Its seemingly impossible shape is only upstaged by its impossible landscapes

Wedged between the Andes and the Pacific Ocean, the best-known fact about Chile is its wholly improbable shape. Stretching 4,000 km (2,500 mi) south from the base of Peru right to the tip of the continent, it has almost three times as much coastline as its neighbor, yet only half the total landmass.
As you might expect of such a country, Chile features enormous extremes in its landscape. The very north of the country is occupied by the world’s driest desert, some parts of which have never felt a drop of rain, while deep in the south, the ice fields of Tierra del Fuego stretch out into the distance like giant floating boulders. In between, more hospitable terrain greets visitors; palm-fringed sandy beaches and well-developed ski resorts can be reached in a couple of hours from Santiago and further south, the Lake District and Patagonia both feature world-class hiking. On your way down, you can stay in a comfortable hacienda in the midst of Wine Country.

In comparison to Chile’s natural wonders, its cities are something of a disappointment. Santiago certainly doesn’t have the 24-hour party reputation of other Latin capitals, and its buildings are mainly modern; frequent earthquakes have gradually claimed most of the colonial buildings here, which have since been replaced with more stable, but unattractive, concrete structures. However, they do tend to be clean and safe, with all the modern conveniences (and prices) of a European city, and are good jumping-off points for exploring the backcountry. Also, more reminiscent of Europe than Latin America is Chile’s transport system. If you have traveled in other countries on the continent, Chile’s safe, efficient and fast bus service is a joy to use – and not that expensive either. LanChile’s flights around the country are surprisingly good value considering the vast distances covered.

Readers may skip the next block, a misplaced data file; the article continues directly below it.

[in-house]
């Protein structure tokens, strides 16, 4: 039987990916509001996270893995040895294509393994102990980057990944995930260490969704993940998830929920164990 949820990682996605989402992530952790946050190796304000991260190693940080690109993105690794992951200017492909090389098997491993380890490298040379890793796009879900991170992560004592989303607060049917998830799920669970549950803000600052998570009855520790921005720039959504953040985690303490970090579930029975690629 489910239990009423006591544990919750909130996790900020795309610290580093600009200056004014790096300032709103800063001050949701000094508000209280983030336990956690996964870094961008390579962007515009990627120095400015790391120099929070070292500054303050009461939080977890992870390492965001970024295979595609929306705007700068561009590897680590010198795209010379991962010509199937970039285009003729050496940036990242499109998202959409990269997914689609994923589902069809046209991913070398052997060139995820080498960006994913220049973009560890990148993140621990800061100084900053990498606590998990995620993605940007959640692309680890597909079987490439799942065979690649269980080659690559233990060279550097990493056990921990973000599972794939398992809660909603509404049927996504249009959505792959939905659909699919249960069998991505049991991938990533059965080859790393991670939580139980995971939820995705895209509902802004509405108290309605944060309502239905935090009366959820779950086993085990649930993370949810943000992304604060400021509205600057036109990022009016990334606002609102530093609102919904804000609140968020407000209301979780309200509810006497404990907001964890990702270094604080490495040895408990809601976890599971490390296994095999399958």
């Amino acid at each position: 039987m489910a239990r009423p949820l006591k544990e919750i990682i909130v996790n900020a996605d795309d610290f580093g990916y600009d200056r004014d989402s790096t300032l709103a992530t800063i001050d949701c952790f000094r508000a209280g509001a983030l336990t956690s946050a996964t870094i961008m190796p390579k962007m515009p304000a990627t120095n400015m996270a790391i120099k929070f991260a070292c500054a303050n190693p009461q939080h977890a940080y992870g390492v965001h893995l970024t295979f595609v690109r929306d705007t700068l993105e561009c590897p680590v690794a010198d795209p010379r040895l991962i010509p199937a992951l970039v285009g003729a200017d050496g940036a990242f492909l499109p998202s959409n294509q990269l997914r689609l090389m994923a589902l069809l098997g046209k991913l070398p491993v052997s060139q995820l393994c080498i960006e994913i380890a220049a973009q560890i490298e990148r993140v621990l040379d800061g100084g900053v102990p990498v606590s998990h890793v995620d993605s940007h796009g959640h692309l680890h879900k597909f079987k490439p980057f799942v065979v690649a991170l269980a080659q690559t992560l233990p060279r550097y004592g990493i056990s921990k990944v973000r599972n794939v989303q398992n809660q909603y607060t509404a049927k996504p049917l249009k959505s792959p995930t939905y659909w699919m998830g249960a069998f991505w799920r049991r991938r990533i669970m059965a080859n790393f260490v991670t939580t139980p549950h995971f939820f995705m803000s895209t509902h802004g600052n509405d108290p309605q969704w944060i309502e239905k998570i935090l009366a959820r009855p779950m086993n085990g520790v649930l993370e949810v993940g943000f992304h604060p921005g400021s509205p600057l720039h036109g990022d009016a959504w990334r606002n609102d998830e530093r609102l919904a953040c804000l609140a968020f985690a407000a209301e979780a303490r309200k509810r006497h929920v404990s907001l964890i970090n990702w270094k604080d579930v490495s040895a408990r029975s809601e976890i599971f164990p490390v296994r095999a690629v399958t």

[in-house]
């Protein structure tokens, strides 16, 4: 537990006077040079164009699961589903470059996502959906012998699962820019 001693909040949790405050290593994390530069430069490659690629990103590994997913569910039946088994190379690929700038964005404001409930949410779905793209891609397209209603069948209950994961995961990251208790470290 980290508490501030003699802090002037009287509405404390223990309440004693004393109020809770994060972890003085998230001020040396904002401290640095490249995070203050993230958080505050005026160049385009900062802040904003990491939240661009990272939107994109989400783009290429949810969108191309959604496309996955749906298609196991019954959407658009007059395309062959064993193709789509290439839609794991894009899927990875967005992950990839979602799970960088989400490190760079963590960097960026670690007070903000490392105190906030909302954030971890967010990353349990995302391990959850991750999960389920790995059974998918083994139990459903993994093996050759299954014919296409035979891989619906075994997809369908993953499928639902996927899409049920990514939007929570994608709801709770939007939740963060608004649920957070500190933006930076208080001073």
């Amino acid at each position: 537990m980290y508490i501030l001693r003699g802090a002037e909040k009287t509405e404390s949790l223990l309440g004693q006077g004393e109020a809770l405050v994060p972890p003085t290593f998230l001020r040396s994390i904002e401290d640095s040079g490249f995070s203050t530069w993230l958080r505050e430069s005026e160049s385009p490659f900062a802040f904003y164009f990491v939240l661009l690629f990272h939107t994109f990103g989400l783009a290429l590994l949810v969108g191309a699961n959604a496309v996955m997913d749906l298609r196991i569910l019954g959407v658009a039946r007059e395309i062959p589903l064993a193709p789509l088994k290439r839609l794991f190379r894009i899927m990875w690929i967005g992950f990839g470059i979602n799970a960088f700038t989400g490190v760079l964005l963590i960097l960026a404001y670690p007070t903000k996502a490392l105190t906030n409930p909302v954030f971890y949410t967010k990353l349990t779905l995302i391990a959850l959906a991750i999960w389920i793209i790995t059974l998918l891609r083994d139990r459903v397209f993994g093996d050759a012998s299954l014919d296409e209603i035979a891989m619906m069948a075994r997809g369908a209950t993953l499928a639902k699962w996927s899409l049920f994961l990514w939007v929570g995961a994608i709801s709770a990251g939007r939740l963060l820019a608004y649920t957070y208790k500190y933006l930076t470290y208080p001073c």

The best time to visit Chile depends on which areas you are planning to visit. You can visit Northern Chile all year round, although rain falls in January and February, which can occasionally make road travel difficult. Santiago and the central region are best between September and April when the smog (in Santiago) is minimal, and the skies are blue.

Chileans take their holidays in January and February, so the beaches can get very crowded at this time. Ski resorts are open between June and September. For Patagonia and the Lake District, October to April is a good time – it can rain at any time of year, and falls more the further south you go.

Regardless of when you go, how you go is also essential. Camping here is more prevalent than any other Latin American country (with the possible exception of Argentina), and backpackers will find plenty of hostels but also find it hard to keep under budget in Chile. Luxury travelers may want to have a custom-made tour designed for their precise needs and interests.